Switch your mindset. For many people, holidays are a time to rest and relax. Being a parent, especially a solo parent, means that the chances that you are going to be able to relax are minimal. I chose to see each holiday as a chance to introduce my children to the wider world around them. This meant lots of exploring, adventuring and discovering new things, mixed with the odd familiar playpark. When they slept, I was able to get out a book and read. As they got older, they were more able to explore the campsite on their own, leaving me with more time with my book, which at times was lonely, but also restful.
Budget as much as you can. Holidays don’t have to be expensive. We chose to camp for most of our holidays. This isn’t for everyone. There are plenty of cheaper alternatives. I have friends who use youth hostels around the country and further afield. I have friends that house-swap with other friends, or friends that chose to glamp as opposed to camp. In the UK there are lots of free things that you can do. We loved the beach, car picnics, National Trust places with parks, castles and biking.
Emergencies might crop up, so be prepared. I remember one holiday that ended with me visiting the hospital, which wasn’t very fun. Make sure you let a friend or family member know where you are going and for how long. Use the ICE (in case of emergency) function on your phone. Pop a note in your wallet with ICE details on so emergency services know who to contact. If you plan, you’ll feel more prepared if anything major does come along. Also, getting a car breakdown membership plan is so worth it and can be very affordable.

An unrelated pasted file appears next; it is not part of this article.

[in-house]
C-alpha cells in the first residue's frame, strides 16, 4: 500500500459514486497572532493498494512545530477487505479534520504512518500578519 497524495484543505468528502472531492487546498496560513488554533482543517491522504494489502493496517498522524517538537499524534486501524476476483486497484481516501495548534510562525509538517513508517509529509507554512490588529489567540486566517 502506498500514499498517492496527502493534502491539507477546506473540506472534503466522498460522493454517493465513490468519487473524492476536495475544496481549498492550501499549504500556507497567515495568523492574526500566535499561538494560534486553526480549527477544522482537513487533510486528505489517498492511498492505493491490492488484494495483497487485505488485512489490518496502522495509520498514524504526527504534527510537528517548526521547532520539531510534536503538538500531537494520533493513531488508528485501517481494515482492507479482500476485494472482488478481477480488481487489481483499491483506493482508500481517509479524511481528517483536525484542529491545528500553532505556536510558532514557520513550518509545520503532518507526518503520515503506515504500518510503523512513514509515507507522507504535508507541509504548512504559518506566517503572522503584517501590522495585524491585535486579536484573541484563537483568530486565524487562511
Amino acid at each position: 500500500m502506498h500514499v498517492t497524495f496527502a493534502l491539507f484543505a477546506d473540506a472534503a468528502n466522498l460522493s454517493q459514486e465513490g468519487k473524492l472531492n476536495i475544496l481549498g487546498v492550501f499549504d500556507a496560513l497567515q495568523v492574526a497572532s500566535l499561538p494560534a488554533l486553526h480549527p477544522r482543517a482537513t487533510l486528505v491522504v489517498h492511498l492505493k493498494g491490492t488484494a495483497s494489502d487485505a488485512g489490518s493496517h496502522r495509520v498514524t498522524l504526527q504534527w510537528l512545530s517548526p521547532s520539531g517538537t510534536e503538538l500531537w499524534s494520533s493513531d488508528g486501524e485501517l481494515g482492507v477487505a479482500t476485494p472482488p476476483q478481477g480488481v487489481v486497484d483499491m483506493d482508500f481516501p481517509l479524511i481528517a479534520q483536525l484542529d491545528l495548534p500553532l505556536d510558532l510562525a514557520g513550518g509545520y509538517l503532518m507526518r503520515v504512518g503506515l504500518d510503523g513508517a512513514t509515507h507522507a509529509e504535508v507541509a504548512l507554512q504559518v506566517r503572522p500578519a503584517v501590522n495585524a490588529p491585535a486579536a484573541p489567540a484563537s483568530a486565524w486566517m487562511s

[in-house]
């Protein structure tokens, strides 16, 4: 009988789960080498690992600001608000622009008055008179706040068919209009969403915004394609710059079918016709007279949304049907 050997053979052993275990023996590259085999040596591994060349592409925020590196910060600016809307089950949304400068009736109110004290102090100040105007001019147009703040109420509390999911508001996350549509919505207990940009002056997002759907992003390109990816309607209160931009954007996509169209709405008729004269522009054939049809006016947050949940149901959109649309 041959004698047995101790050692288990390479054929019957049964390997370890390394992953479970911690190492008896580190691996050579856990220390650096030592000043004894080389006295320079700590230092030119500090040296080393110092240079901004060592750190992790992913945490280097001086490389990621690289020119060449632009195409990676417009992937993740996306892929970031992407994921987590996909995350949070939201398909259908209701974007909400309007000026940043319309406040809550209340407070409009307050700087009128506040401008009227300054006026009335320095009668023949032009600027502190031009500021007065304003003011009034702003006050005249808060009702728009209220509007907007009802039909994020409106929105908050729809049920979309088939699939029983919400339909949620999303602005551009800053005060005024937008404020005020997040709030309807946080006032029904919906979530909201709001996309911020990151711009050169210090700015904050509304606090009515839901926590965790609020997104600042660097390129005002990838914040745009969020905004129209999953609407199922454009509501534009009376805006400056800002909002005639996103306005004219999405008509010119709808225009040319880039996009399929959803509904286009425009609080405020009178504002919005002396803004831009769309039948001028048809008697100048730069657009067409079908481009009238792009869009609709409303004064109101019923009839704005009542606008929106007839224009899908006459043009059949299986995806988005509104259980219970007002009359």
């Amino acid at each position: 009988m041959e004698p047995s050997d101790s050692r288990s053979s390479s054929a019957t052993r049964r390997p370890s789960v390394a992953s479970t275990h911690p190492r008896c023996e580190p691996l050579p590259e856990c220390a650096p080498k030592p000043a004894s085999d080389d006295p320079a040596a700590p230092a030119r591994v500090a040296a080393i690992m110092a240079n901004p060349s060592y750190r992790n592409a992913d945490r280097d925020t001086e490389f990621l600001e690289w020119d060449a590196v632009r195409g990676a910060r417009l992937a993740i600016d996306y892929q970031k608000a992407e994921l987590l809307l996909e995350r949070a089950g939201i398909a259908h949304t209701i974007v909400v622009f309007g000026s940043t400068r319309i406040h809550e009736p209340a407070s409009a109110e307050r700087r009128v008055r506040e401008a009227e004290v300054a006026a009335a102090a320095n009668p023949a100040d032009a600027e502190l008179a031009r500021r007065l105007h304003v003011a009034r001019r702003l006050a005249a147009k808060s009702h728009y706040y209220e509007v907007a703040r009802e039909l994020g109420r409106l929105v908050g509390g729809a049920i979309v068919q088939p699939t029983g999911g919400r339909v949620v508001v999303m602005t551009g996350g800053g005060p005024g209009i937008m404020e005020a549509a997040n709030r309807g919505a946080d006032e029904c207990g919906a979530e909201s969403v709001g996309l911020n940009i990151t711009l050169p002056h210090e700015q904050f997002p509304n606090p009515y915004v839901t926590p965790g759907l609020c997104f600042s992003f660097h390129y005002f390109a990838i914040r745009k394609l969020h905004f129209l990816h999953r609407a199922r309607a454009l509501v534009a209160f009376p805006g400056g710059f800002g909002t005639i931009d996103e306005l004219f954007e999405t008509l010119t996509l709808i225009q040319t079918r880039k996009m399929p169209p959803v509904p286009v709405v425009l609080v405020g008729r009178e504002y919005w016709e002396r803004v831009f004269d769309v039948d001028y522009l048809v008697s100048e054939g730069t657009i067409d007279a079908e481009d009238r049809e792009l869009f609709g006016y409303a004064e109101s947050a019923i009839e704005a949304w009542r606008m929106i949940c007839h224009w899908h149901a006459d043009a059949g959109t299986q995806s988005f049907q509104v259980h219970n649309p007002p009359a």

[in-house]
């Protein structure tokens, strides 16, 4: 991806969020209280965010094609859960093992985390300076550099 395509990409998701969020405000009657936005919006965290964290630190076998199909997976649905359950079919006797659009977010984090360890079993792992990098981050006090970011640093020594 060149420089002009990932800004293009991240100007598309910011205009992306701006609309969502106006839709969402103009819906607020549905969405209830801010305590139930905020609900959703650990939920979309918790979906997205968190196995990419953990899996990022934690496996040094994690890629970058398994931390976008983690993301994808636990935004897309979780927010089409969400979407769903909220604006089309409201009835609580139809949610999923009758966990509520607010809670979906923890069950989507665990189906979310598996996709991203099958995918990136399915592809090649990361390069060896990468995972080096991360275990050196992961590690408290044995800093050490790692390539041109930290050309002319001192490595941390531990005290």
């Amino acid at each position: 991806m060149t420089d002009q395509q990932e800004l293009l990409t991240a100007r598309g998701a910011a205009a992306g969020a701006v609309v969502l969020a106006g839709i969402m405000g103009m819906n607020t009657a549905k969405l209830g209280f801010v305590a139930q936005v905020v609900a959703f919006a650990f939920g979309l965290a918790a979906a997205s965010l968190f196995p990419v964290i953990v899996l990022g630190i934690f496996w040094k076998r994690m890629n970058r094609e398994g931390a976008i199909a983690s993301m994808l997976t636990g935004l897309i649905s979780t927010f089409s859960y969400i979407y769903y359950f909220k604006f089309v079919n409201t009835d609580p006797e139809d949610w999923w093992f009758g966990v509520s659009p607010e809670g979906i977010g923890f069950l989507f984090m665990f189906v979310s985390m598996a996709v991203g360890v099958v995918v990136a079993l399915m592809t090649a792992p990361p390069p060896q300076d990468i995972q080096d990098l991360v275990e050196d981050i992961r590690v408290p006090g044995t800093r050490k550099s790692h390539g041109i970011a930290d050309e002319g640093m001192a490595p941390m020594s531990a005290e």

Pray. Just as I did before our trip to the Isle of Skye, pray. Include God in your trip. The Bible says that He has so many good things planned for us (Jer 29:11 and Prov 3:5-6). I know that God’s plans are always better than mine. So what are you waiting for? Go and have an adventure this summer. Now is the time.